The distance between his words and his deeds is not the prime minister’s only problem. Equally disabling is his seeming incapacity to foretell the predictable consequences of his actions. After he came to office, the government nobly dismantled the Howard government’s Pacific Solution. Yet he and his government seemed genuinely surprised and unprepared when, altogether predictably, boats bearing asylum seekers returned. This failure of judgement will play an important role in the coming election. With the government programs of home insulation and schools building, there is no evidence that anyone predicted the high likelihood, or sought to minimise the obvious risks, of systemic mismanagement and corruption. This failure is now certain to create scepticism about the government’s new plans for health reform, which it hopes to make the centerpiece of its re-election bid. Most astonishingly of all, there is no evidence that in thinking about the content of its new mining tax and the manner of its introduction the government weighed carefully any of its predictable consequences: the certainty of ferocious and well-funded opposition from the miners; the electoral influence of the decision in the mining states of Western Australia and Queensland; and the gift it offered to the Coalition, in the raising of its spirits and in the filling of its election-fighting coffers.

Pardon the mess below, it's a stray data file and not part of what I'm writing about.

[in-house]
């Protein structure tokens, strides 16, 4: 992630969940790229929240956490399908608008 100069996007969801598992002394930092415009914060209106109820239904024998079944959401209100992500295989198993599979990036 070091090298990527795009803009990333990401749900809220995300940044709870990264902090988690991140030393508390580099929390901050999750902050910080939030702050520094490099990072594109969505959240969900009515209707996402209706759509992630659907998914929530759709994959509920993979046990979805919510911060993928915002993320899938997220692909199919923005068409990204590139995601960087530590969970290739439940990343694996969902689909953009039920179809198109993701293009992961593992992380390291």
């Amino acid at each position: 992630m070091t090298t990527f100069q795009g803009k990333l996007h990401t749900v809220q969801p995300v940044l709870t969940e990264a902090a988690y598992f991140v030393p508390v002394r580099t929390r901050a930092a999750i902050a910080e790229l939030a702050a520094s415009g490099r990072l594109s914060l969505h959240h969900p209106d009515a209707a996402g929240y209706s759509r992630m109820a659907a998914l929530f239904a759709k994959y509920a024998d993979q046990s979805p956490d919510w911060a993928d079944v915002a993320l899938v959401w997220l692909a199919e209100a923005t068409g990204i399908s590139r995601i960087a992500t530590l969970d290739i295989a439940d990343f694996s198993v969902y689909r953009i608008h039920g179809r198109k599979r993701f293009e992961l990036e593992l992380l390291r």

In politics it is easy to propose plans about education revolutions, reforming the tax or health systems, building submarine fleets and new broadband networks, closing the gap between Indigenous and non-Indigenous wellbeing, reducing global poverty and nuclear weapons, redesigning the international architecture of the Asia–Pacific, combating climate change, or whatever. But without high-level political skills they can begin to resemble Walter Mitty dreams. To make real headway, even in less daunting areas of politics than these, is extraordinarily difficult. This is the lesson that the Rudd government has now learnt. I hope that it is a lesson that has not been learnt too late.